You’ve heard of the Doomsday Glacier, right? That’s not its official name. It’s called Thwaites Glacier and it’s massive – about the size of Florida actually.
Thwaites is held in place, against the western edge of Antarctica, by a floating ice shelf that is lodged against an underwater mountain. While ever that mountain holds the ice shelf in place, Thwaites will remain fixed there. But new data suggest that brace won’t hold much longer.
That surrounding ice shelf is collapsing, crumbling into skyscraper-sized icebergs. This is allowing warm water to flow under the Thwaites Glacier, which will in turn fall into the sea. While scientists have predicted it could hundreds of years for Thwaites to completely collapse, the section held in place by that underwater mountain is now looking like it could dislodge within the next five years.
If Thwaites Glacier melts, it would lead to a rise in sea levels of 65 centimeters (26 inches). And if that happens, it will rewrite the global coastline.
But worse, science journalist Jeff Goodell writes, “Thwaites Glacier is the cork in the bottle of the entire West Antarctic ice sheet, which contains enough ice to raise sea levels by 10 feet.”
Goodell continues, “Globally, 250 million people live within three feet of high tide lines. Ten feet of sea level rise would be a world-bending catastrophe. It’s not only goodbye Miami, but goodbye to virtually every low-lying coastal city in the world.”
Sounds serious, right?
We need to act, right?
But talk of doomsdays usually bounces off some Christians. They ask, “Why bother worrying about catastrophic sea level rises if Jesus is coming back anyway?”
But if you think about that question for a minute, you realize that the questioner is being pretty utilitarian about the future. I mean, they’re asking about the usefulness of stewarding the earth. If Jesus is coming back to take the faithful off to heaven and fry everything else, what is the use of us caring for the planet? Let the Doomsday Glacier slide into the sea. Our hope is in heaven.
Even for people who don’t believe that Jesus will destroy the earth upon his return, ecological responsibility is often presented as a practical consideration. Students at the Global Climate Strike, for example, hold signs about the future implications of doing nothing – ‘There is no Planet B,’ or ‘No nature = No future.’ A lot of the warnings about climate change are couched in terms of what will happen if we don’t reduce CO2 emissions – sea level rises, rampant bushfires, coral bleaching, etc.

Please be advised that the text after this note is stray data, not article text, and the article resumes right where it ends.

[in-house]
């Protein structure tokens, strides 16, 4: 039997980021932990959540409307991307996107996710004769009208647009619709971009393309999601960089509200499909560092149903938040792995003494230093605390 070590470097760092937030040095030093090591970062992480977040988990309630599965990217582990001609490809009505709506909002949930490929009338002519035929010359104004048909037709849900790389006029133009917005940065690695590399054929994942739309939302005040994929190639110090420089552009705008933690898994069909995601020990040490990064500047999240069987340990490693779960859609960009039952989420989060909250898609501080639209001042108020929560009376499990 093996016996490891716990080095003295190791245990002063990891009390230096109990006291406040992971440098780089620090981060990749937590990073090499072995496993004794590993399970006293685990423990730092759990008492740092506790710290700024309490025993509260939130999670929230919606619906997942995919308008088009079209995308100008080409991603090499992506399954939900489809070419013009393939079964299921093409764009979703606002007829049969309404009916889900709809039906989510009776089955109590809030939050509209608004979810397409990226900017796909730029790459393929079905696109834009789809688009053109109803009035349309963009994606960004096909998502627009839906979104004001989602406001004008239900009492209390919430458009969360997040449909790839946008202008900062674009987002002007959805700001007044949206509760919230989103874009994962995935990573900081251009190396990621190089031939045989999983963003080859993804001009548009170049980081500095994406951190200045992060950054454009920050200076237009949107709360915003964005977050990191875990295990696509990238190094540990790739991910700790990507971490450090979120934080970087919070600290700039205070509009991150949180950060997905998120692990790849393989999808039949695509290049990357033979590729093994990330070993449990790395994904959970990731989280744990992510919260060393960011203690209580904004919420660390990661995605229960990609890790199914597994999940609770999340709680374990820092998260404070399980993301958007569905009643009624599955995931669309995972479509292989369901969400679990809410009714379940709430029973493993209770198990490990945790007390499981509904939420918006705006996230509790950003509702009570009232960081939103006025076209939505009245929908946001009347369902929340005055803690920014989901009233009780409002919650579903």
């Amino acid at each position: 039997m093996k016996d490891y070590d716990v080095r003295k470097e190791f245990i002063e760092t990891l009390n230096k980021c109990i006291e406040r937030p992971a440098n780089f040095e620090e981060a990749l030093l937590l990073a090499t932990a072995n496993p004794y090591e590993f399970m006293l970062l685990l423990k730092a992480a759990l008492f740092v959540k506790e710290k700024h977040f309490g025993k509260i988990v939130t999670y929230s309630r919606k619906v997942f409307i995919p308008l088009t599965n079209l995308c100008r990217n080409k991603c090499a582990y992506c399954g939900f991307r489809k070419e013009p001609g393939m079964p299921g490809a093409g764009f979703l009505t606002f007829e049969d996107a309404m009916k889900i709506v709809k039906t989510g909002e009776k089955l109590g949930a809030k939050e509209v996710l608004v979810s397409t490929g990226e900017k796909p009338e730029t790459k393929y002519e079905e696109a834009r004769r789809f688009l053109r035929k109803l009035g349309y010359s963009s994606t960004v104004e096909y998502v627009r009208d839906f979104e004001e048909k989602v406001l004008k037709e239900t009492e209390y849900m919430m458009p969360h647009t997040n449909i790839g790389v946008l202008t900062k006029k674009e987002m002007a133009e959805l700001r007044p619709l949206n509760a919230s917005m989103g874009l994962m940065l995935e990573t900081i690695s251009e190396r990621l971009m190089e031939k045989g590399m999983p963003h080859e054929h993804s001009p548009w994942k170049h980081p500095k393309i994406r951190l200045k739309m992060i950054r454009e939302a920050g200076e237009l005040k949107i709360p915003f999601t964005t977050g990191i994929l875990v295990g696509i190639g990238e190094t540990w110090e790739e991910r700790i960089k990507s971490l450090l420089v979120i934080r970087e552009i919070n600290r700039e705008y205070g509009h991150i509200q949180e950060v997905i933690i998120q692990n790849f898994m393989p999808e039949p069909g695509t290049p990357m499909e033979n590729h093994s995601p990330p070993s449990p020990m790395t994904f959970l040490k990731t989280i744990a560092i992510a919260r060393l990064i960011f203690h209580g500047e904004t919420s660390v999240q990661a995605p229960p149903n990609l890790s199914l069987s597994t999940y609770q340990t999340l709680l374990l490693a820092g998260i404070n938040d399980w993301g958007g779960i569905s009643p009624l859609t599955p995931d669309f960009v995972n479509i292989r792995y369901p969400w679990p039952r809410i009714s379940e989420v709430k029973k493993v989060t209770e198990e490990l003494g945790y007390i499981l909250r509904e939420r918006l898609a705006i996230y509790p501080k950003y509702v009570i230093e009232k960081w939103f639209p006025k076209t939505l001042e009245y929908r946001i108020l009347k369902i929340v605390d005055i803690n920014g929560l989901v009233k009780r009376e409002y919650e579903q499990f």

But what if Christian environmentalism wasn’t just motivated by practical concerns, as important as they are? What if we were motivated by our theology? That is, by our understanding of the nature and character of God.
Far from rubbing his hands in anticipation of obliterating the whole earth, the God we see in the Bible is intimately attached to creation. The psalmists write, ‘The earth is the Lord’s, and everything in it, the world, and all who live in it’ (Ps 24:1), and ‘For every wild animal of the forest is mine, the cattle on a thousand hills. I know all the birds of the air, and all that moves in the field is mine’ (Ps. 50:10-11).
Right throughout Scripture, God is portrayed as the earth’s creator and owner (Job 49:11), its sustainer (Heb 1:3; Ps 147:8-9, 15-18), its director (Isa 40:15, 22-24), and its redeemer (Rom 8:20-22; 2Cor 4:16-5:5).
God loves creation. And the earth reciprocates with praise and worship.
King David sings, ‘The heavens declare the glory of God; the skies proclaim the work of his hands. Day after day they pour forth speech; night after night they reveal knowledge. They have no speech, they use no words; no sound is heard from them. Yet their voice goes out into all the earth, their words to the ends of the world’ (Ps 19:1-4).
Like this incredible Aurora Australia light show painting the sky above Thwaites Glacier in Antarctica:
Why bother stewarding the earth? Because God loves it. God is proud of it. It reflects God’s glory and reveals his creativity, grace, and power.
And whatever God loves, we should love too, right? That includes our rivers and coastlines, our rainforests and coral reefs, and our icy continents. And it must also include caring for the people God loves – the poor, immigrants, refugees, widows and orphans. These are the very people most direly affected by the consequences of environmental degradation. It is the global poor who suffer most from malnutrition due to food shortages, higher rates of tropical disease, lung disease from pollution, and military conflicts over increasingly scarce natural resources.
Jesus told his disciples, ‘By this everyone will know that you are my disciples, if you love one another’ (Jn 13:35). Stewarding the earth is an act of love – love for God, love for the things God loves, love for the people God loves. Even if a third of the planet’s forest cover hadn’t been flattened, even if half a million species weren’t in danger of extinction, even if carbon pollution wasn’t acidifying and warming the oceans, Christians would still be motivated to steward the earth because God has filled us with a love for all that he loves.
Personally, I don’t believe God is planning to destroy the earth at the return of Christ. There’s no mention of a “doomsday” in the Bible. But I believe the Bible does teach that the curse of human sin upon the earth will be lifted, the planet will be renewed, and heaven and earth will bleed into each other resulting in a whole new existence where love and justice are the norm.
God never abandons the things he creates. He doesn’t turn his back on Israel. He won’t forsake the church. He won’t desert the poor. And he won’t discard creation.
And therefore, neither should we. Which is why we need to act on climate change now.